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When life doesn’t turn out the way we want, the relentless quest for both self-acceptance and self-perfection leads some people to retreat and consider starting over. It’s time for a new design.

The “look in” approach to life that prioritizes looking inside yourself to discover who you are, your true self, your desires, your dreams, then looking around to others to find affirmation and applause, can result in failures that lead us to a redo. I call this the “redesign” phase. I tried to pursue my dreams and desires, but perhaps I got it wrong. Let’s try it again––a new me, with different dreams and desires. So you take the effort to go back into yourself, figure out what it is you really want, and bring that out to the world again. 

You see this reinvention in the entertainment industry with stars who change up their image in order to remain relevant. In some cases, it may be that the famous person doesn’t know anymore who he is, and so he tries on different personas much like he’d give a performance, trying to figure out what fits. In other cases, perhaps the celebrity felt she was more authentic in the past, but over time came to doubt the flattery from all her fans and so adopted a new design—a different persona—to see if her followers would still accept and love her. 

Our Longing for Newness

You don’t have to be a movie star or celebrity to be drawn by the desire to have a new start or develop a new public image. In an age of social media where we constantly broadcast the details of our lives, it’s easier and feels more natural to try to redesign yourself than ever before. And that’s what many do. After growing frustrated with the person we’ve presented to the world, we may retreat for a time, or disappear from online interaction, not so we can stay forever hidden from the eyes of others, but so we can change costumes or rework our image. We consider ways we might redesign our lives, our look, our way of being in the world so we can be more popular or because we feel bored or unfulfilled. We used to call this a midlife crisis, but nowadays it can happen every few years. In the adolescent stages, it seems like it can happen even more frequently.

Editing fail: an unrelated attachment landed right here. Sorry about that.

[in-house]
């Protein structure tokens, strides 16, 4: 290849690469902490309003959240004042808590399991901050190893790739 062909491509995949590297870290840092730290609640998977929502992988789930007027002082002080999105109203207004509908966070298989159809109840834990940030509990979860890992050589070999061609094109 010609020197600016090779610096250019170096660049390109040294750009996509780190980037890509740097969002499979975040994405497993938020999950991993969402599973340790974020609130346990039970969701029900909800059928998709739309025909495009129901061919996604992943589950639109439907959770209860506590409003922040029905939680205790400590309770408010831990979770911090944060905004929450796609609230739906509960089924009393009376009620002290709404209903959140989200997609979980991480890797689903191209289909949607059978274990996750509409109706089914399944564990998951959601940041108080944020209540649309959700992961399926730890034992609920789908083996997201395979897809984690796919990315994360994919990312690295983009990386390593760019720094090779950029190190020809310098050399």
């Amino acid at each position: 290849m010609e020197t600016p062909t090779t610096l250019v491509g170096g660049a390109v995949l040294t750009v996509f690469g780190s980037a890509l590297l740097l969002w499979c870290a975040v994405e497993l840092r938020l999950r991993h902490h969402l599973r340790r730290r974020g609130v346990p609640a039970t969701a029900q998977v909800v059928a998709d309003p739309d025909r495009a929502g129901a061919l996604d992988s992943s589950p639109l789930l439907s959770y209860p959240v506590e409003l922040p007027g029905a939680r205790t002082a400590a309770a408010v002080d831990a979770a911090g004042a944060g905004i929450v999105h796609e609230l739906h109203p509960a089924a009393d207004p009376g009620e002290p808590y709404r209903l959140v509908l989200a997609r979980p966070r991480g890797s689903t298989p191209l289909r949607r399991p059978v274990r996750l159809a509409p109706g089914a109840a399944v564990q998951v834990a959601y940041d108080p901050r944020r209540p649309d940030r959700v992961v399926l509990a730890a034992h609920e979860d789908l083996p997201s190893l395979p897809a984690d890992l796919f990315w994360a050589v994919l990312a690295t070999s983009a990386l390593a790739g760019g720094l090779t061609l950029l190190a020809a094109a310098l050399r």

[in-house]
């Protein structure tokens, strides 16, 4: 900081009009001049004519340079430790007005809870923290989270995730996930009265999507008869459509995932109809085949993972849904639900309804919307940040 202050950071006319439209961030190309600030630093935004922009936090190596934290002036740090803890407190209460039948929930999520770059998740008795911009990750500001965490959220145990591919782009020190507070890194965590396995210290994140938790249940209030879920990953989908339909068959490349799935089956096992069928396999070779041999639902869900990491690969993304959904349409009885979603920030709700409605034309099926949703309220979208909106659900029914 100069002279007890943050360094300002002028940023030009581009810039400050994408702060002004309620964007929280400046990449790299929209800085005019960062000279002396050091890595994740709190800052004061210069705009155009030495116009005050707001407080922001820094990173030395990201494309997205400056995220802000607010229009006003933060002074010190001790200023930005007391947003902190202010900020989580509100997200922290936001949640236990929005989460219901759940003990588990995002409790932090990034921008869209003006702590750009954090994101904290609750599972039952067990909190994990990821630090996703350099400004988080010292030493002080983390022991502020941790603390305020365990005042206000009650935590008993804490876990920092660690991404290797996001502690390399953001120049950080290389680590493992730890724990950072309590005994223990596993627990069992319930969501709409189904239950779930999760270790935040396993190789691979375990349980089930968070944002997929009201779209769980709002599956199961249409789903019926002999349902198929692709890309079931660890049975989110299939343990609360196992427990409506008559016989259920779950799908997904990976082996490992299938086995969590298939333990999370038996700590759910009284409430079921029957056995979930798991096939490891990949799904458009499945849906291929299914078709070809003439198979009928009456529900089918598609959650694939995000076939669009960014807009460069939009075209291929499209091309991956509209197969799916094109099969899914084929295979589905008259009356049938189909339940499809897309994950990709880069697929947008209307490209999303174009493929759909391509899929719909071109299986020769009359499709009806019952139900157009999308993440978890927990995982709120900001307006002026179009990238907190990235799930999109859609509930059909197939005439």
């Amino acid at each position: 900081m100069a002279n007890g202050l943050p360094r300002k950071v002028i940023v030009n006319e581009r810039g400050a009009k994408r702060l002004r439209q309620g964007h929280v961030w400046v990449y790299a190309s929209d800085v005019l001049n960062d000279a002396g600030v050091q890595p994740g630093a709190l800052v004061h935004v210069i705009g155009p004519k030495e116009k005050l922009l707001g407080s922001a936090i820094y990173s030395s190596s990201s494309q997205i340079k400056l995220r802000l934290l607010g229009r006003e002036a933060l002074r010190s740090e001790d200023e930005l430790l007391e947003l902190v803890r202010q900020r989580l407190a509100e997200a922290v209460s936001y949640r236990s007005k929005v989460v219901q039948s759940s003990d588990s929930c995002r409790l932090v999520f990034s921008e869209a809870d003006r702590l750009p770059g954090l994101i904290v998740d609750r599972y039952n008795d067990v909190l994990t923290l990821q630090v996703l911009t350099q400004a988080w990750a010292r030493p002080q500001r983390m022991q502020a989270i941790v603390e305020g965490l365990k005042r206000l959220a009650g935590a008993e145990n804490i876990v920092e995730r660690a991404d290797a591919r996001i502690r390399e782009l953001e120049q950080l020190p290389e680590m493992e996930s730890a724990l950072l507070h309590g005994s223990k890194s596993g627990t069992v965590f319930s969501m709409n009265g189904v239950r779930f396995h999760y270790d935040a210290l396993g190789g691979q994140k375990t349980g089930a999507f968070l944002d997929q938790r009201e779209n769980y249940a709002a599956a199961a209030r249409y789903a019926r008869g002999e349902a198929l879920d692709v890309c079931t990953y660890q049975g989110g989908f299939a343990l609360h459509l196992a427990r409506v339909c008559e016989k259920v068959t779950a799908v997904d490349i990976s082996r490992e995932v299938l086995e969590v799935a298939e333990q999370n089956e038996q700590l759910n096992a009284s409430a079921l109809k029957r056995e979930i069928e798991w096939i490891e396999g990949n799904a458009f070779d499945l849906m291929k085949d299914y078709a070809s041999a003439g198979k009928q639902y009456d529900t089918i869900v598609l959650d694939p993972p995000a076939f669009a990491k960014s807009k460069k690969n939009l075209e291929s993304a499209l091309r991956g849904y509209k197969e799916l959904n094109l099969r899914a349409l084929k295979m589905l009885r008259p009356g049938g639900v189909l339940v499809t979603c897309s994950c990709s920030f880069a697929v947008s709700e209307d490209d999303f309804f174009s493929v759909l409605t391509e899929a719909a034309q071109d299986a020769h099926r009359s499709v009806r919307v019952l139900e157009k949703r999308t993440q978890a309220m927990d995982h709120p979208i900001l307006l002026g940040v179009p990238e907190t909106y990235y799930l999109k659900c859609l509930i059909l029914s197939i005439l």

In an age of social media where we constantly broadcast the details of our lives, it’s easier and feels more natural to try to redesign yourself than ever before.

This longing for newness—to have a new name, a new image, a new reputation—drives us deeper and deeper inside ourselves, but all the digging begins to wear us out and wear us down. Just as we felt overly flattered or overly criticized for the person we put on display before, we wonder if we will feel the same after unveiling our new self. The doubts and self-criticisms mount in our hearts, and we wonder if we’re really being authentic, or if we’re sacrificing the path to reaching our fullest potential. The endless self-analysis can make us feel like our phone or computer when there are too many apps or windows open; it’s best to just shut down and restart (or look for an upgrade). 

The commonsense wisdom of the world says, Do it again. Go through the process again. Distressed and disappointed with yourself? Don’t wallow in guilt and anxiety. Just take another good, long look inside to discover your deepest desires, find a better way to define yourself, then display your individuality for the world to see and affirm. The cycle continues. We emerge with a “new and improved” self, and we go through the same anxiety-ridden process of seeing how others respond.

Finding Yourself by Looking Up

Self-discovery displayed for all to see, hoping to find affirmation, failing, “redesigning” ourselves to become someone new, and furthering the cycle continues to leave us depressed and unsure of ourselves. We still haven’t found fulfillment, purpose, or peace. We’ve found the opposite.

Change the process completely and not start by looking inside yourself, but by looking outside yourself, looking up to the only One who can truly make a ‘new you’—a better you, the you he created you to be.

The world’s anthem that all you need is to be you, to express yourself, to keep trying until you find “yourself,” over and over again, fails at so many levels. You end up simply running in circles when what you need to do is to stop.

Change the process completely and not start by looking inside yourself, but by looking outside yourself, looking up to the only One who can truly make a “new you”—a better you, the you he created you to be. There, and only there, are the answers we’re looking for.

Editors’ note: 

This article is an adapted excerpt from Trevin Wax’s new book, Rethink Your Self: The Power of Looking Up Before Looking In (B&H Books).

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